He's beaten cancer twice, conquered some of the world's biggest mountains, won Paralympic gold and defied odds his entire life, but Sport Australia Hall of Fame inductee Michael Milton says he's happy simply being a "weekend warrior".
Milton will be one of eight sporting greats added to the Hall of Fame at a gala dinner in Melbourne on Thursday night, joining coaching guru Dick Telford and cricket legend Bill Lawry.
Milton's inspiring story - which started when his leg was amputated at the knee when he was nine years old - is hard to top and he will be just the third athlete with a disability to be inducted.
Milton competed at five winter Paralympic Games, broke the world record for running a marathon on crutches, has walked the Kokoda Track twice and set a speed skiing record of 213.65 kilometres per hour among a list of career highlights.
He beat throat cancer in 2007 and bounced back to win selection in the summer Paralympics team less than a year later as a cyclist.
And Canberran Milton hopes his rise to the top and a career spanning almost 30 years helped break down barriers for athletes with a disability.
"I was constantly striving for that unattainable goal of perfection ... but I'm a weekend warrior these days. These awards signify that you're getting old," Milton said.
"The real challenging part about living with a disability is the low expectations of people around you and the people you meet in our culture.
"The hardest part of life with a disability, and particularly when it comes to overcoming some of those obstacles to achieve some of those things, is being able to break through the barriers that our culture places on us."
Milton made his international competition debut when he was 14 years old, winning six gold, three silver and two bronze medals in his Paralympic Games career.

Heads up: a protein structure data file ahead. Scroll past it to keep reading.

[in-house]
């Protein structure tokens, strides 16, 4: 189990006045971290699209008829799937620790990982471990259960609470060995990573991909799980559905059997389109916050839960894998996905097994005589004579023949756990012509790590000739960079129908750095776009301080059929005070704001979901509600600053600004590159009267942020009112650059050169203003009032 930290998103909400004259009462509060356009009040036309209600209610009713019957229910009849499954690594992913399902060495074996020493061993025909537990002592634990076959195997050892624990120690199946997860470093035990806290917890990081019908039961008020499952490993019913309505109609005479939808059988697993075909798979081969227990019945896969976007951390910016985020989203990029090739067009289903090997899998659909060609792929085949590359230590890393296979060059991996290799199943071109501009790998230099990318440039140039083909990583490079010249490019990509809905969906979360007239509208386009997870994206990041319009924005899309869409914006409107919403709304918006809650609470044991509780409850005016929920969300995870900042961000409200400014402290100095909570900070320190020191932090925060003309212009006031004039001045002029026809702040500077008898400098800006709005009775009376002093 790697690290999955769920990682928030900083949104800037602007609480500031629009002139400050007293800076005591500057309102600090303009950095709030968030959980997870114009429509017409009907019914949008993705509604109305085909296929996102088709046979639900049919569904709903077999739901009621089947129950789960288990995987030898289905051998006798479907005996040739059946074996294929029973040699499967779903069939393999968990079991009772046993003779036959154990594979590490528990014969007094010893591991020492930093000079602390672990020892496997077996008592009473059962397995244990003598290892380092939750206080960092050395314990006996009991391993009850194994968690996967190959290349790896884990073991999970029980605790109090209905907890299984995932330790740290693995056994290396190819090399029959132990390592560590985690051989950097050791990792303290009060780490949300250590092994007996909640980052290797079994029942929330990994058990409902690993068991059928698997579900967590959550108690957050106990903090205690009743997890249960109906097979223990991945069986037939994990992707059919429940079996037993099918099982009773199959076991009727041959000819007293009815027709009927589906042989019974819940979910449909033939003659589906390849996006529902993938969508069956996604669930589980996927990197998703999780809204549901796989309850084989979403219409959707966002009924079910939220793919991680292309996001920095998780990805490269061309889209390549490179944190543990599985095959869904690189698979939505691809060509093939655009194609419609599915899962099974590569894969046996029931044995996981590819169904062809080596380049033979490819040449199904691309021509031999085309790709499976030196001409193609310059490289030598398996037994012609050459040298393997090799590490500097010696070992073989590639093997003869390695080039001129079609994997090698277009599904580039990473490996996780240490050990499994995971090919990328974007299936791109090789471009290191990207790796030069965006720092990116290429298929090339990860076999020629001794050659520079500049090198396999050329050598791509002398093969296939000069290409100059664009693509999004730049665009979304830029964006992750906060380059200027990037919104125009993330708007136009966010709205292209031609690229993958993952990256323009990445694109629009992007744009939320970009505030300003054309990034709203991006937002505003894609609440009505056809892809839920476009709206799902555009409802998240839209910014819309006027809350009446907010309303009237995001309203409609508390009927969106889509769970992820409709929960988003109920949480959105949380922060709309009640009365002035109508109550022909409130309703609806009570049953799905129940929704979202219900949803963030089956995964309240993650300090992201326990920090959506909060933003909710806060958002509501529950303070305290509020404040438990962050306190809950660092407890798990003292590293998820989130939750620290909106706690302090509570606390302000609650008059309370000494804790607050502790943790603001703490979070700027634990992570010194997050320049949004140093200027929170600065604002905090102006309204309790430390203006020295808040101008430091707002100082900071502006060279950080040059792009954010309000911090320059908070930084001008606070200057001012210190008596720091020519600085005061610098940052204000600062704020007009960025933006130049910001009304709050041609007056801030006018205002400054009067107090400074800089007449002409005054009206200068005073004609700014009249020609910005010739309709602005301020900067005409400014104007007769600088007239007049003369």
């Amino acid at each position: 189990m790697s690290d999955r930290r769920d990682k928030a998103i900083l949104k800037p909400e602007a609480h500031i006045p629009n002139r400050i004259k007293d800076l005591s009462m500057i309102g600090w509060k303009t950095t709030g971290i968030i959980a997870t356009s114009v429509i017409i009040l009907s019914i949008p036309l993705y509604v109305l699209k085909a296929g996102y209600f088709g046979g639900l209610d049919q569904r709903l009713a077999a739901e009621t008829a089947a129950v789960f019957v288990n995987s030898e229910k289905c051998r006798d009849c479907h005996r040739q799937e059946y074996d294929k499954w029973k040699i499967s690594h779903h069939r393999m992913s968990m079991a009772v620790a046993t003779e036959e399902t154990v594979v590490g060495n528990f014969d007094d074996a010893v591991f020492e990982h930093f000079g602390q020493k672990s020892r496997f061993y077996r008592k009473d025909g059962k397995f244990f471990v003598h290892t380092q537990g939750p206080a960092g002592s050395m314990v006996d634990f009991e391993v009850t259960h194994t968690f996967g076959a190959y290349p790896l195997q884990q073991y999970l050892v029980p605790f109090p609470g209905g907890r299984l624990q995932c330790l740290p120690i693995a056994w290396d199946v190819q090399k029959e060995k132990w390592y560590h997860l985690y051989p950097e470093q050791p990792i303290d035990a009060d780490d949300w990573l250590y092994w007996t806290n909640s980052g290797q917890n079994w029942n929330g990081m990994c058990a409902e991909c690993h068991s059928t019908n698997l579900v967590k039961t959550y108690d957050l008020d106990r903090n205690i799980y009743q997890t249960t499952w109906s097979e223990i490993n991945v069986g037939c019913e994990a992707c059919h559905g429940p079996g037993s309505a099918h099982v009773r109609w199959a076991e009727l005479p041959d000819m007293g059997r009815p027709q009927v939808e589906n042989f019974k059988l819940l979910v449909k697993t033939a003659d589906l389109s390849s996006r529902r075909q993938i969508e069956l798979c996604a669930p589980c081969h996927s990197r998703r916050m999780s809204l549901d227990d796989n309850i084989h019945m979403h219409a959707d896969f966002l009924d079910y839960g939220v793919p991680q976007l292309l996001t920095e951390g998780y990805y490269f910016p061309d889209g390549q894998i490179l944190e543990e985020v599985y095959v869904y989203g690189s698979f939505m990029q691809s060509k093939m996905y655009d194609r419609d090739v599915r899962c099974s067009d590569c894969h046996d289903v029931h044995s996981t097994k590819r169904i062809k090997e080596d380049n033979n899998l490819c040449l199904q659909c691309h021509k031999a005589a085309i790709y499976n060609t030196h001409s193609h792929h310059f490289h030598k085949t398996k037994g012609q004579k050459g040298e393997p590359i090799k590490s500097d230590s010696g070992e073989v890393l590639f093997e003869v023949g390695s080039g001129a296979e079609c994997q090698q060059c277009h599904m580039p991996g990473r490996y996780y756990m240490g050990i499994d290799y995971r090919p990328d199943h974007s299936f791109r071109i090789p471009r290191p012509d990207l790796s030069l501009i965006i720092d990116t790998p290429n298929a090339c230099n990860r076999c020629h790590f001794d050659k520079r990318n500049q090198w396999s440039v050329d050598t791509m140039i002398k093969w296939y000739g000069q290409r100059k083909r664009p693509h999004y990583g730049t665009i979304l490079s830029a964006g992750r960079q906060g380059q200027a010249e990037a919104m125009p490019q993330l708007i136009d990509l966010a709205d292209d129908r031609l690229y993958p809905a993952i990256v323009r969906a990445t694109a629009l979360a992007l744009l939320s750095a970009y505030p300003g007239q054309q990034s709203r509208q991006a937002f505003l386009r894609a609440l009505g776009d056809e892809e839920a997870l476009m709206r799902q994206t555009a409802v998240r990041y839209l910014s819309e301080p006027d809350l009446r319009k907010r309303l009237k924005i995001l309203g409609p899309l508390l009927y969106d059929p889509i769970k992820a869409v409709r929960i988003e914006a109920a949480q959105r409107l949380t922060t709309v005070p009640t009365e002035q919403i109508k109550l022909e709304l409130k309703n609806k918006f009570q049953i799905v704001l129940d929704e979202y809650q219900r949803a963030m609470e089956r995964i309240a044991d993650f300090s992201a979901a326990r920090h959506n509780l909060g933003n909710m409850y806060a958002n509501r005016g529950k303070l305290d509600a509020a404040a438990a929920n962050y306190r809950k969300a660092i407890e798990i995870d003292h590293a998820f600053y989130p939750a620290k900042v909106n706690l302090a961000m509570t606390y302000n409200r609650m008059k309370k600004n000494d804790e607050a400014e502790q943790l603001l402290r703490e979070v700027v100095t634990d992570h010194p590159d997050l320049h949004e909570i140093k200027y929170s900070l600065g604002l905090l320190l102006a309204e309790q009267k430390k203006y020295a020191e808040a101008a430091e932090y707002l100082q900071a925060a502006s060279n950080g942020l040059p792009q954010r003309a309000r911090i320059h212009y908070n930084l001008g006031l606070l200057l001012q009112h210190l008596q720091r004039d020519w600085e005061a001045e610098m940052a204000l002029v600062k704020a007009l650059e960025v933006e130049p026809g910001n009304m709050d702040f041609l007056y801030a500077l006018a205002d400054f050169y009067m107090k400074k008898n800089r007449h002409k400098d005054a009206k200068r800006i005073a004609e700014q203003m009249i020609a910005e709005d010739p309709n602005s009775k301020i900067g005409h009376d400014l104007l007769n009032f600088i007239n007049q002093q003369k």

Marathon legend and Sport Australia Hall of Fame selection committee chairman Robert de Castella said Milton "destroyed" the hurdles in front of him.
"Michael Milton not only defies limits, he destroys them. All champions rise to a challenge, but Michael takes this to a new level," de Castella said.
Milton had a seven-centimetre tumour removed from his oesophagus seven years ago and was given a 30 per cent chance of survival.
But he beat cancer and continued his remarkable career.
"My journey is just life. There are good parts and there are bad parts," Milton said.
"It's about finding positives in things, enjoying the journey and enjoying it. I'll share that and the lessons with my children now."
He dabbled in cycling and triathlon.
But now retired from elite racing, Milton spends his time running his own business and helping with charity rides, including one for beyondblue just days after he will be inducted to the Hall of Fame.
It's a slower pace than the one he set in 2006 when he broke the speed skiing record and went faster than any able-bodied skier in Australian history.
He still has the need for speed, but is content raising his family.
"You don't push the limits like that in a dangerous sport without being scared," Milton said.
"You're a bit silly. To be a speed skier, you have to have a bit of crazy about you. You need a screw loose. But the adrenalin junkies who are there to scare themselves go the slowest, they're not the elite athletes.
"I retired from skiing because the timing was right ... I'm good at things when I have a passion for them, but I'm pretty awful if I don't."
More Hall of Fame inductees will be unveiled in the coming days while Canberra duo Patrick Mills and Nick Kyrgios are in contention for The Don award as the athlete who has inspired Australia the most in the past year.